Middlebury schools need new phone system at cost of more than $200K

MIDDLEBURY — Middlebury schools are being asked to pool their resources to replace their common phone system, an undertaking estimated to cost between $200,000 and $300,000.
The district is currently putting together a request for proposals from telecommunications companies wanting to do the work, which includes replacing what officials said is some antiquated phone equipment that has occasionally misfired during the past few years.
“We are unable to find new parts (for the system) and we have had reliability issues,” said Bruce Macintire, facilities manager for the UD-3 school district, which includes Middlebury Union middle and high schools.
It is a system that includes a combined total of around 400 telephones used at MUHS, MUMS, Mary Hogan Elementary, the Patricia A. Hannaford Career Center and the Addison Central Supervisory Union administrative offices.
Of most concern, Macintire said, has been some deterioration within the main computer box that enables the system to function. Some of the components within that computer box aren’t made anymore, or have to be remanufactured.
This past fall, a malfunction in the system’s computer box resulted in a six-day phone outage at MUMS, according to Macintire. That same outage also put voice mail out of commission for two-and-a-half days, he added.
“Luckily, this did not occur when school was in session,” Macintire said.
The failing phone system in question was installed when MUHS was being renovated and MUMS was being built in 1996-1997, Macintire noted.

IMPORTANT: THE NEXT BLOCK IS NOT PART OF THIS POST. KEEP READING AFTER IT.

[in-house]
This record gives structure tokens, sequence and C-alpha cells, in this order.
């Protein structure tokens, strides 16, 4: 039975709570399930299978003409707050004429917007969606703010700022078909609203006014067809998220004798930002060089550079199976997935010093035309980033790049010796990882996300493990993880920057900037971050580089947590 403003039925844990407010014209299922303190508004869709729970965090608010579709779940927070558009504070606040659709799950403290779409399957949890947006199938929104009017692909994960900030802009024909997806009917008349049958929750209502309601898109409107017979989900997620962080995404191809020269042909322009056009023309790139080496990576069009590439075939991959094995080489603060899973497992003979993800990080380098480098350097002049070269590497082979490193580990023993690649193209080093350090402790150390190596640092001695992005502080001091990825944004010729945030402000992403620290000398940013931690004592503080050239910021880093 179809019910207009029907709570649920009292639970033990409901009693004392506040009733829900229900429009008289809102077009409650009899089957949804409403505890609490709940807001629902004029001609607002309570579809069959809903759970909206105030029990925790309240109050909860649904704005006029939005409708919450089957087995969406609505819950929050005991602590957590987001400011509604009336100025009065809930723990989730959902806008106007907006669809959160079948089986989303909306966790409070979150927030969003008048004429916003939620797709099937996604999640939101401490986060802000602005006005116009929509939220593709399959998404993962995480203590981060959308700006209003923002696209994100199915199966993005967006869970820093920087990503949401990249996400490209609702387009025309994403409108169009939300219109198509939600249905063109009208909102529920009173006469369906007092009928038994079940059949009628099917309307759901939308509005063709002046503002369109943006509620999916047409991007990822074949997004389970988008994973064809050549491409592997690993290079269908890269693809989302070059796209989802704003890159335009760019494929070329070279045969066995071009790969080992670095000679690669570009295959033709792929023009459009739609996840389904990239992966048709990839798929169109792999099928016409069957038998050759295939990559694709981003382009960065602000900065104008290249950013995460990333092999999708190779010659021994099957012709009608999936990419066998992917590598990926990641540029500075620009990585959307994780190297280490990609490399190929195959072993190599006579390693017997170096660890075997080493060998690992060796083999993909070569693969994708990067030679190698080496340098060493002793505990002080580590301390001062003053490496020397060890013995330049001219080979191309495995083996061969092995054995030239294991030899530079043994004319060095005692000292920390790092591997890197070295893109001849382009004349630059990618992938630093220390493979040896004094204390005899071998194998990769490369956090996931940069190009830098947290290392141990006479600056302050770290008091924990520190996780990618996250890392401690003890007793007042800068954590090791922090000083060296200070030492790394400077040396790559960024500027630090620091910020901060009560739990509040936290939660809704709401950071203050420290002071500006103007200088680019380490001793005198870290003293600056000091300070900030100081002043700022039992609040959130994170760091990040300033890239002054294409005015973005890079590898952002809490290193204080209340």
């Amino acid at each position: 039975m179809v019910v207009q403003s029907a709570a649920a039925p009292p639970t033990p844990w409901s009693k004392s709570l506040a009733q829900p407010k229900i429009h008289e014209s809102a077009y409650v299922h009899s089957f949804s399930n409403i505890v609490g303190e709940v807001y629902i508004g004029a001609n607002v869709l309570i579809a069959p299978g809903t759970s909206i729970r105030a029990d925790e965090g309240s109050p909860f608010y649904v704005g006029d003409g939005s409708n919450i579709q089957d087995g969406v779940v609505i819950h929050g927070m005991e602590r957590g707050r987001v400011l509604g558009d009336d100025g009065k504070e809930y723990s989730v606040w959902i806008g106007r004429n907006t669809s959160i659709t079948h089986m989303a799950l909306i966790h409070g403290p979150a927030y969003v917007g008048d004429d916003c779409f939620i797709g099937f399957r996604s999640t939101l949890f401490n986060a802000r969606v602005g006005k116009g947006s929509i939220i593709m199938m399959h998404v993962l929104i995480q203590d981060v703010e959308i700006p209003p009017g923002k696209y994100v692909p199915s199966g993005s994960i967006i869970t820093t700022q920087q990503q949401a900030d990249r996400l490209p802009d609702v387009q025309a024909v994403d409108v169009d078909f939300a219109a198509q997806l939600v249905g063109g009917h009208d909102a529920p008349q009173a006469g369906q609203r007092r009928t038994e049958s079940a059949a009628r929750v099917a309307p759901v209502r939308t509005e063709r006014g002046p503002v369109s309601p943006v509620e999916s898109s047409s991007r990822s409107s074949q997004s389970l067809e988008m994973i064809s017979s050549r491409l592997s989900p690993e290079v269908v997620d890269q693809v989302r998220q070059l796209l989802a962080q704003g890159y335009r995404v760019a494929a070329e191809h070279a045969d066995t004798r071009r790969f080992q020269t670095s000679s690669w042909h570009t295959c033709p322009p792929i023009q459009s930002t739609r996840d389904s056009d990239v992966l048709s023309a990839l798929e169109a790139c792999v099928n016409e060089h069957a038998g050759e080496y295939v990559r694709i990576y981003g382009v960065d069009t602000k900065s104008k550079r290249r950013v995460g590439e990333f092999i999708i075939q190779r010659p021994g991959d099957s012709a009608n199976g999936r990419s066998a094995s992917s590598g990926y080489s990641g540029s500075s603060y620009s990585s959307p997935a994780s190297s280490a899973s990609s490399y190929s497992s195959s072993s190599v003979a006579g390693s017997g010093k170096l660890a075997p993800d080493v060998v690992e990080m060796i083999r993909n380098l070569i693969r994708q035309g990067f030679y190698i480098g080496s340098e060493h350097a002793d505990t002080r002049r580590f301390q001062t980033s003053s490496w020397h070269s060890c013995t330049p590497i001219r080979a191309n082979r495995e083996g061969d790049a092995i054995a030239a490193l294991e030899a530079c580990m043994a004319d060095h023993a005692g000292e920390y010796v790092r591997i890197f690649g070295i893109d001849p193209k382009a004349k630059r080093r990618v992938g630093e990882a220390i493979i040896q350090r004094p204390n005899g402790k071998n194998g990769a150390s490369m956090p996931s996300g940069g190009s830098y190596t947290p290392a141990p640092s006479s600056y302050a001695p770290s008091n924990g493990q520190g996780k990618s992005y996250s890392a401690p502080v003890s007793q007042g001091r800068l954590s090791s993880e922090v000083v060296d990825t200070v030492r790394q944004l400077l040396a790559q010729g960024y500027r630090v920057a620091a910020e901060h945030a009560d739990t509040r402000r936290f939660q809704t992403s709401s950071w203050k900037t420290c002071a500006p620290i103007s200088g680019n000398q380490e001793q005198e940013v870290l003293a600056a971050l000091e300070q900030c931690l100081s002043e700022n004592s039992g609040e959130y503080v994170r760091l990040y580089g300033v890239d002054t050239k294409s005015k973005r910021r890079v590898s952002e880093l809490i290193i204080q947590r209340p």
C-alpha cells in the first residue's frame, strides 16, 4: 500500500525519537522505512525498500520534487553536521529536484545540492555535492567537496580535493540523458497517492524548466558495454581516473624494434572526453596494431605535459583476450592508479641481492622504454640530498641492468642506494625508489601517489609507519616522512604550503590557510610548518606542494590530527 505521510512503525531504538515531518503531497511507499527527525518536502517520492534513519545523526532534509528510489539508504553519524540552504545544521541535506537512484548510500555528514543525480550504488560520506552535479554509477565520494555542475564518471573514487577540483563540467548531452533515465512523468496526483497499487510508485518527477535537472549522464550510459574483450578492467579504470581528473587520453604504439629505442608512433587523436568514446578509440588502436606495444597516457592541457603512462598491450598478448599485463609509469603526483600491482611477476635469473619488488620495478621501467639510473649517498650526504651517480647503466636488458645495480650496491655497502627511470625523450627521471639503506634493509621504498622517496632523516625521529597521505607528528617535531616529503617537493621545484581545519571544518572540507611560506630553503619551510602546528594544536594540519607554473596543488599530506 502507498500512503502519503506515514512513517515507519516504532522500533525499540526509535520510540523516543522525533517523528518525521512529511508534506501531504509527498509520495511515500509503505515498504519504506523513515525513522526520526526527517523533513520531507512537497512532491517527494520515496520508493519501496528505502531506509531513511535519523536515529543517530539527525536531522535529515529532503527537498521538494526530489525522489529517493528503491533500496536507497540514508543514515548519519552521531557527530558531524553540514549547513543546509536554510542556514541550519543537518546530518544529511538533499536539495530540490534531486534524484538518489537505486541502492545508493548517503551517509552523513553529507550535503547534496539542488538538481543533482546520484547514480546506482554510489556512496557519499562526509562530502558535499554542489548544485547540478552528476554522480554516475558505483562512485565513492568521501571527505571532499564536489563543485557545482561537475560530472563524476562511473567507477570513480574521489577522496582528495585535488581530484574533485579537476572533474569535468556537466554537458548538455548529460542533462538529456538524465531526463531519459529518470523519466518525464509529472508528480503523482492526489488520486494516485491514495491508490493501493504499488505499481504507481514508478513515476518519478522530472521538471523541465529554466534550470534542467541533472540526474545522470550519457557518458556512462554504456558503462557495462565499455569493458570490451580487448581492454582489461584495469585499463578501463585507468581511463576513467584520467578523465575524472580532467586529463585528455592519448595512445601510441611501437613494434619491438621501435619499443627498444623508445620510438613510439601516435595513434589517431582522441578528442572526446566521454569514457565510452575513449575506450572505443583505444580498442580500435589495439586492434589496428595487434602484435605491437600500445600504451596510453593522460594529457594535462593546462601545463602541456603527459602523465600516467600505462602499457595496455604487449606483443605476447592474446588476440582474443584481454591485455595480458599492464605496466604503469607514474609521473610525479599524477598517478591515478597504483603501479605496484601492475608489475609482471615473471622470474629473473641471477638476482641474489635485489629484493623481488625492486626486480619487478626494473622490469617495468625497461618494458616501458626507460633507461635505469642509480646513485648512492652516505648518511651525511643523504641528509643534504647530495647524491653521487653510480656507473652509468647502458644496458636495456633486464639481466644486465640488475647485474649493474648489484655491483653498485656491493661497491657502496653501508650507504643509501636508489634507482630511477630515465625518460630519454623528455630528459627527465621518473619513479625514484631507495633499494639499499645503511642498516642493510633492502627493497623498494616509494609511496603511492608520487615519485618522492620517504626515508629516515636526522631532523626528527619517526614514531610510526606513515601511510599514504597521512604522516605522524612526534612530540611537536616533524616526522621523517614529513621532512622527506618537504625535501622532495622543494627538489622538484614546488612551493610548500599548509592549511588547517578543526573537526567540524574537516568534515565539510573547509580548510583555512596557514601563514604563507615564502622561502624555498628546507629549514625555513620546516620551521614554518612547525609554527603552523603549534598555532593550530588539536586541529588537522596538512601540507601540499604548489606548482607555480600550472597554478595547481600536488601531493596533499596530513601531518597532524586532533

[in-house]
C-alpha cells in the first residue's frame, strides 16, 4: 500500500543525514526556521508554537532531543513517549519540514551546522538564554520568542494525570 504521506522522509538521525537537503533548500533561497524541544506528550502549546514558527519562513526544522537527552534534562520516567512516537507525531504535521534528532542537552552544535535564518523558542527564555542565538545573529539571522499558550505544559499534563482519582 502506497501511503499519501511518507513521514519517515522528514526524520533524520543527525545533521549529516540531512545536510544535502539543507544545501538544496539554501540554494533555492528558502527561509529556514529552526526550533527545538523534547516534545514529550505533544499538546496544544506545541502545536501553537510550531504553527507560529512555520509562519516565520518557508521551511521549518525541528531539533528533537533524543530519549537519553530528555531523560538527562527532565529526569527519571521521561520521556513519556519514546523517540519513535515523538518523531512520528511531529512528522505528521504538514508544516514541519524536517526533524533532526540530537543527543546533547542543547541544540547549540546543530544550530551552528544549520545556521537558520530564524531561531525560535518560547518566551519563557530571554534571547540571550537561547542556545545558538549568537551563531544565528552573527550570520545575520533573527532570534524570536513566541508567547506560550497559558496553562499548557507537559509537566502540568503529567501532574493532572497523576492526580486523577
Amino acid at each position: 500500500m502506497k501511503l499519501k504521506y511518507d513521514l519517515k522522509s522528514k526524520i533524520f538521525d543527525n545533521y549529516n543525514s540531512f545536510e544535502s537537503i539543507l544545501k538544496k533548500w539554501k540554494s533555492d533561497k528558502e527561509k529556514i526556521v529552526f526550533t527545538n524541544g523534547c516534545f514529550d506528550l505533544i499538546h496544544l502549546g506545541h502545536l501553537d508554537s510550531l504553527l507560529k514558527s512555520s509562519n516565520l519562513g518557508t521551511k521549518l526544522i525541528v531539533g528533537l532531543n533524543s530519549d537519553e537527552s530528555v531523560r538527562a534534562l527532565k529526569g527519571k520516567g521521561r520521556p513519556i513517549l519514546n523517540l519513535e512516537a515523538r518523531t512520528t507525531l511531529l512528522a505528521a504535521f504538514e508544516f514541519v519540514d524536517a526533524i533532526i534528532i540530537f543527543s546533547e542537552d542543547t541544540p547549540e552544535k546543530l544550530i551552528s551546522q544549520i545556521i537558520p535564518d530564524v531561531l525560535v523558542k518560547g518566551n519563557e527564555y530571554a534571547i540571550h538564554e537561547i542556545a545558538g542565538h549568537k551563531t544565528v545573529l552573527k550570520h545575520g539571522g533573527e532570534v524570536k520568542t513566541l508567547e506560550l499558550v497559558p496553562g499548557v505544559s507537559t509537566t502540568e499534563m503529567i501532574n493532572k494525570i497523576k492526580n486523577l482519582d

“It was a close-out deal and saved some money at that time,” Macintire said of the phone system.
Now it’s time to bring the system up to modern standards, officials said.
“(Replacing) the phone system is critical, time-sensitive and necessary,” said Mary Hogan Elementary School Co-principal Tom Buzzell, who co-chairs a committee that looked at the schools’ phone needs. Six potential vendors have already been on walks through the schools to size up the scope of the job, according to Buzzell.
Projects costs will be divided among the four school entities based on the number of phones they possess. That translates into a 40-percent share for UD-3, 30 percent for the Mary Hogan school, 20 percent for the Hannaford Career Center, and 20 percent for the ASCSU administrative offices.
Most of the schools already have their share of the payment in the bank, meaning no additional impact on education property taxes.
For example, Mary Hogan school has around $274,000 in a reserve that can be tapped — with voter permission — for the school’s share of the phone project. The Middlebury school board was scheduled to gather Monday, May 14, to discuss a potential date for a special meeting for vote on the school’s share for the phone system. Voters at the same time will be asked to earmark some reserve funds for some new playground equipment on Mary Hogan school grounds in phase one of a multi-tiered landscaping and playground fix.
The exact dollar amounts for Mary Hogan School’s phone system contribution and playground expenses are still being worked out, Buzzell said.
Officials hope to assemble the funding within the next few months so that the new phone system can be installed before the start of next school year.
Reporter John Flowers is at [email protected].

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